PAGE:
September 28, 2007—For high school students everywhere, this revealing amphibian may be a cut above regular frogs.
That's because the see-through frog does not require dissection to see its organs, blood vessels, and eggs.
Masayuki Sumida, a professor at the Institute for Amphibian Biology at Japan's Hiroshima University, bred the frog to be a humane learning tool.
"You can watch organs of the same frog over its entire life, as you don't have to dissect it," Sumida told the news agency Agence France-Presse. The scientist announced his research last week at an academic meeting.
Dissecting animals for science has sparked controversies worldwide, even prompting some companies to create computer simulations as cruelty-free alternatives.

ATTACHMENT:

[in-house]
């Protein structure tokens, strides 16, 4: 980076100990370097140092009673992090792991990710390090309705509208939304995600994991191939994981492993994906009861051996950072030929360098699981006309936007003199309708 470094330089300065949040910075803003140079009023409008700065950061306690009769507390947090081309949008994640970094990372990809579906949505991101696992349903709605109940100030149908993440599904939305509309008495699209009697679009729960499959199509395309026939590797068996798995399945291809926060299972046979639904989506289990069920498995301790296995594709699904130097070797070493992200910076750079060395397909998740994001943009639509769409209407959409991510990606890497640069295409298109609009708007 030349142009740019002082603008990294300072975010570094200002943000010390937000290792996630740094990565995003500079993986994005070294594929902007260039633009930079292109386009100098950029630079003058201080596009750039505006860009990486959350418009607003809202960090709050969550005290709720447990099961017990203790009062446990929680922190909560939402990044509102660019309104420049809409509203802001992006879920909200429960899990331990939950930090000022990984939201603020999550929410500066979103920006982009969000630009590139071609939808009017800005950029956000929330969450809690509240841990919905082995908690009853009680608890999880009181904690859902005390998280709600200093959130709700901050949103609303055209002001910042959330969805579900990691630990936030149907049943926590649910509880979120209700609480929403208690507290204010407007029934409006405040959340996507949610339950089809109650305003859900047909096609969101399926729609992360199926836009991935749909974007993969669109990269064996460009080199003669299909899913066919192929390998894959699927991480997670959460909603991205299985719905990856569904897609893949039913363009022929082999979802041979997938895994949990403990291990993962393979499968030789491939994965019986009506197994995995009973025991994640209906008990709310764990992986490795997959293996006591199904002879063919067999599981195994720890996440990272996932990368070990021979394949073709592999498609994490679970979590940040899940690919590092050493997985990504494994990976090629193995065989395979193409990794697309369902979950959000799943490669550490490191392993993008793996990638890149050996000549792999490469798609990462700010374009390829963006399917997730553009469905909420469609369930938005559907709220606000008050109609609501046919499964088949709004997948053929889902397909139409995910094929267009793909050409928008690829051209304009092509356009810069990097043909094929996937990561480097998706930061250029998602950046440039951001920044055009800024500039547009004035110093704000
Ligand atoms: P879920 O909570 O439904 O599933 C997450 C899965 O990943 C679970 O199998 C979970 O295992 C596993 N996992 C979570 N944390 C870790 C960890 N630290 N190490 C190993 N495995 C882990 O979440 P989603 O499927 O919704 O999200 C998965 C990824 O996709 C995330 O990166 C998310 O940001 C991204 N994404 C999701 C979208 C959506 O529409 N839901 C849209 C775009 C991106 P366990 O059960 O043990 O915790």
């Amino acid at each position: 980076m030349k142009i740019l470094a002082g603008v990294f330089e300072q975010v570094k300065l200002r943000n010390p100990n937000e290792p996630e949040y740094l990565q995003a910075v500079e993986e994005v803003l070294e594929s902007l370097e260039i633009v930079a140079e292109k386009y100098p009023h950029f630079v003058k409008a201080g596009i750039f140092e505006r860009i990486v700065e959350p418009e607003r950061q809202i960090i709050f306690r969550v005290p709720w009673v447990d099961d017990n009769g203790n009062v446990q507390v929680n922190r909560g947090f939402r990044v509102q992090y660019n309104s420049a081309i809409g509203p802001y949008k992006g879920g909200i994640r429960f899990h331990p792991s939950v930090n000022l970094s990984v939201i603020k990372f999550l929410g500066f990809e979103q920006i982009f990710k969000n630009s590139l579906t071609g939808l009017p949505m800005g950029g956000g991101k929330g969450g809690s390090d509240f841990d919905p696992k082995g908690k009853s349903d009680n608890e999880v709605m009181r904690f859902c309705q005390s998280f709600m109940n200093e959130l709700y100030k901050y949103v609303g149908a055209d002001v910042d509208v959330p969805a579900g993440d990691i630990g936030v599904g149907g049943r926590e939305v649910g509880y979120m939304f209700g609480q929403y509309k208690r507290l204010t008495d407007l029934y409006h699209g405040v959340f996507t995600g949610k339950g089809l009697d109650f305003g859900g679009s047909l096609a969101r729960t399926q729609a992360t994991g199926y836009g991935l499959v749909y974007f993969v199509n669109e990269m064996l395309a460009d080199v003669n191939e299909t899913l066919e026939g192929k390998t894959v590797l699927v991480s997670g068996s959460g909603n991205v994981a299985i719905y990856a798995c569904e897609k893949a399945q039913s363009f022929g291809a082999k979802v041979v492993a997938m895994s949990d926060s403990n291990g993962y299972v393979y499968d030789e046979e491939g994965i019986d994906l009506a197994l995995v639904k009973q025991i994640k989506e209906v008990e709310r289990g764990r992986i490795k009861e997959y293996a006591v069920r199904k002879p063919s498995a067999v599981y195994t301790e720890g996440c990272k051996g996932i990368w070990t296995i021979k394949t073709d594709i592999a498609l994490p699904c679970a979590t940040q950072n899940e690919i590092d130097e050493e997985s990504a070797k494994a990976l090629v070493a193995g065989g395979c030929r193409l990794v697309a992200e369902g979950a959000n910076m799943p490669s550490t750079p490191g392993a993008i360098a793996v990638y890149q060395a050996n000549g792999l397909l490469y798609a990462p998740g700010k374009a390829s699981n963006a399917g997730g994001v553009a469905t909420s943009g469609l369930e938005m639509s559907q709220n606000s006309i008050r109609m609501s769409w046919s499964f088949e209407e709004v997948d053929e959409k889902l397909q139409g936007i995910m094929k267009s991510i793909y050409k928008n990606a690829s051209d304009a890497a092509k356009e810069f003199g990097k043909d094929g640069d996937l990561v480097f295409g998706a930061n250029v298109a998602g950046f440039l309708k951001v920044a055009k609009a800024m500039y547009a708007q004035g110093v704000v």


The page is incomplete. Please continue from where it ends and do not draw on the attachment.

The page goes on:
Researchers bred the sheer creature—a type of Japanese brown frog—for two recessive genes that make it pale.
Though not yet patented, the frog is the first four-legged, see-through animal to be bred by scientists. Some fish species are also clear.
Only 1 in 16 frogs end up see-through, and Sumida's team has not yet figured out how to pass on the transparent trait to offspring.